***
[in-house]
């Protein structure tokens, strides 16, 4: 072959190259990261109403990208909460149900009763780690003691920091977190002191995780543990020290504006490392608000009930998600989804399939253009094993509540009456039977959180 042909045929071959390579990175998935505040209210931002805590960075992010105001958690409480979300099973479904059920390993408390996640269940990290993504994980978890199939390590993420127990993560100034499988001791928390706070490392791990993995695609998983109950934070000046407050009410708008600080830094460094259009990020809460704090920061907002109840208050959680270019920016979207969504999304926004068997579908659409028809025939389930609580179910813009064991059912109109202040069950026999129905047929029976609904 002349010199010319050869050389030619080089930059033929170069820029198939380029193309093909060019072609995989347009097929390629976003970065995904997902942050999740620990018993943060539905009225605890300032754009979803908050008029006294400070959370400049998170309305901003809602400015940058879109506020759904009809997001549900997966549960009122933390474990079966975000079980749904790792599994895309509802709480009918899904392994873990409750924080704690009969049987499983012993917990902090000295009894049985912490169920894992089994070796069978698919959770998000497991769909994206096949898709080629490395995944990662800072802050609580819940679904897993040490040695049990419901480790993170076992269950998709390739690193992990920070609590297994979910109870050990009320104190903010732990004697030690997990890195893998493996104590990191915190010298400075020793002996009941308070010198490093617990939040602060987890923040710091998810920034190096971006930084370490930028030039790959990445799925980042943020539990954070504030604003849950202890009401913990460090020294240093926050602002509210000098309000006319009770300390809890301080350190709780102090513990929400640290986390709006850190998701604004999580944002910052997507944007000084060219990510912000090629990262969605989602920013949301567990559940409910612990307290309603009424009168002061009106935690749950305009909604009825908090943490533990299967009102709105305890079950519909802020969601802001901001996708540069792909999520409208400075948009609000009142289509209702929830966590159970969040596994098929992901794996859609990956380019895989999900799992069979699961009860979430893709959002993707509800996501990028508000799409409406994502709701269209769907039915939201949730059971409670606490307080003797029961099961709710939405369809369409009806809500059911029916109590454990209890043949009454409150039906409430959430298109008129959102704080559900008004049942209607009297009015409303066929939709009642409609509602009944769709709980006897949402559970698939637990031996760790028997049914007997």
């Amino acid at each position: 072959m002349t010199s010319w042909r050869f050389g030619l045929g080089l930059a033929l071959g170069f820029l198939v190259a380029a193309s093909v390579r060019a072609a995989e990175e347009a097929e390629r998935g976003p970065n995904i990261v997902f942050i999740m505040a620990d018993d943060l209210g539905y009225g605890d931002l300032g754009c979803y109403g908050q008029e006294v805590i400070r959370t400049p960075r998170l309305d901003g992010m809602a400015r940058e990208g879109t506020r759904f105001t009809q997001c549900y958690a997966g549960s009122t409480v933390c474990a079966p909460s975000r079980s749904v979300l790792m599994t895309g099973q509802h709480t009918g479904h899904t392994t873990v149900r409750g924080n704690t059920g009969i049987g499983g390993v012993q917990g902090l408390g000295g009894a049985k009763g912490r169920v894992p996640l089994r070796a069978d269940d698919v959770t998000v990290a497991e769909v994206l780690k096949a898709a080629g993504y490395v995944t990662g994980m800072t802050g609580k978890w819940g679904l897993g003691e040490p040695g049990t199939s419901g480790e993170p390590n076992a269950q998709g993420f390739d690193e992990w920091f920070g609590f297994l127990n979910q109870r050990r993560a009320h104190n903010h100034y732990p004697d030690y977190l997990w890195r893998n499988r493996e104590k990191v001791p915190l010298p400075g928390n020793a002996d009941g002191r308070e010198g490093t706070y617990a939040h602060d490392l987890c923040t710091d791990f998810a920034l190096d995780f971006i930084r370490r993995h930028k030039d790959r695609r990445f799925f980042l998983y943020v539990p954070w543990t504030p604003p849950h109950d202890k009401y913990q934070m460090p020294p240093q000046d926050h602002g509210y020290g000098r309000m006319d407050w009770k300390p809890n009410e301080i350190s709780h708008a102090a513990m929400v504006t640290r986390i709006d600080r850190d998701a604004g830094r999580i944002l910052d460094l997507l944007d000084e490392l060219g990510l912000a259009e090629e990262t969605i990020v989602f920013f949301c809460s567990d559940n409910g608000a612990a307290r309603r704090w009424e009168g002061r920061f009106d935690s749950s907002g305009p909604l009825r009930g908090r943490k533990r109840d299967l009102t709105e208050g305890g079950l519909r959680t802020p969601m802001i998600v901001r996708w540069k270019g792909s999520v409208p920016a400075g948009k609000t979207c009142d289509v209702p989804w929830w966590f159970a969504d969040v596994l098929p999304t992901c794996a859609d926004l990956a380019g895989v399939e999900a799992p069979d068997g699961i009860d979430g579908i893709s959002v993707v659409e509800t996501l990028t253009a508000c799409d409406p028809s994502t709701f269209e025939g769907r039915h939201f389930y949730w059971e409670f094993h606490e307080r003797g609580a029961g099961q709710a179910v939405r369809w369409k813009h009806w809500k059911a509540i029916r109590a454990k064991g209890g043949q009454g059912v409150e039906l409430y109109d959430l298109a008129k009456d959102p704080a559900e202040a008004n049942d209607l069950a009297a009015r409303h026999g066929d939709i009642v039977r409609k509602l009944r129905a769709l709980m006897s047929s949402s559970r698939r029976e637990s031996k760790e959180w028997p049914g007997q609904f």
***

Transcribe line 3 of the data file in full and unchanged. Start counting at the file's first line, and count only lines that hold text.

């Amino acid at each position: 072959m002349t010199s010319w042909r050869f050389g030619l045929g080089l930059a033929l071959g170069f820029l198939v190259a380029a193309s093909v390579r060019a072609a995989e990175e347009a097929e390629r998935g976003p970065n995904i990261v997902f942050i999740m505040a620990d018993d943060l209210g539905y009225g605890d931002l300032g754009c979803y109403g908050q008029e006294v805590i400070r959370t400049p960075r998170l309305d901003g992010m809602a400015r940058e990208g879109t506020r759904f105001t009809q997001c549900y958690a997966g549960s009122t409480v933390c474990a079966p909460s975000r079980s749904v979300l790792m599994t895309g099973q509802h709480t009918g479904h899904t392994t873990v149900r409750g924080n704690t059920g009969i049987g499983g390993v012993q917990g902090l408390g000295g009894a049985k009763g912490r169920v894992p996640l089994r070796a069978d269940d698919v959770t998000v990290a497991e769909v994206l780690k096949a898709a080629g993504y490395v995944t990662g994980m800072t802050g609580k978890w819940g679904l897993g003691e040490p040695g049990t199939s419901g480790e993170p390590n076992a269950q998709g993420f390739d690193e992990w920091f920070g609590f297994l127990n979910q109870r050990r993560a009320h104190n903010h100034y732990p004697d030690y977190l997990w890195r893998n499988r493996e104590k990191v001791p915190l010298p400075g928390n020793a002996d009941g002191r308070e010198g490093t706070y617990a939040h602060d490392l987890c923040t710091d791990f998810a920034l190096d995780f971006i930084r370490r993995h930028k030039d790959r695609r990445f799925f980042l998983y943020v539990p954070w543990t504030p604003p849950h109950d202890k009401y913990q934070m460090p020294p240093q000046d926050h602002g509210y020290g000098r309000m006319d407050w009770k300390p809890n009410e301080i350190s709780h708008a102090a513990m929400v504006t640290r986390i709006d600080r850190d998701a604004g830094r999580i944002l910052d460094l997507l944007d000084e490392l060219g990510l912000a259009e090629e990262t969605i990020v989602f920013f949301c809460s567990d559940n409910g608000a612990a307290r309603r704090w009424e009168g002061r920061f009106d935690s749950s907002g305009p909604l009825r009930g908090r943490k533990r109840d299967l009102t709105e208050g305890g079950l519909r959680t802020p969601m802001i998600v901001r996708w540069k270019g792909s999520v409208p920016a400075g948009k609000t979207c009142d289509v209702p989804w929830w966590f159970a969504d969040v596994l098929p999304t992901c794996a859609d926004l990956a380019g895989v399939e999900a799992p069979d068997g699961i009860d979430g579908i893709s959002v993707v659409e509800t996501l990028t253009a508000c799409d409406p028809s994502t709701f269209e025939g769907r039915h939201f389930y949730w059971e409670f094993h606490e307080r003797g609580a029961g099961q709710a179910v939405r369809w369409k813009h009806w809500k059911a509540i029916r109590a454990k064991g209890g043949q009454g059912v409150e039906l409430y109109d959430l298109a008129k009456d959102p704080a559900e202040a008004n049942d209607l069950a009297a009015r409303h026999g066929d939709i009642v039977r409609k509602l009944r129905a769709l709980m006897s047929s949402s559970r698939r029976e637990s031996k760790e959180w028997p049914g007997q609904f």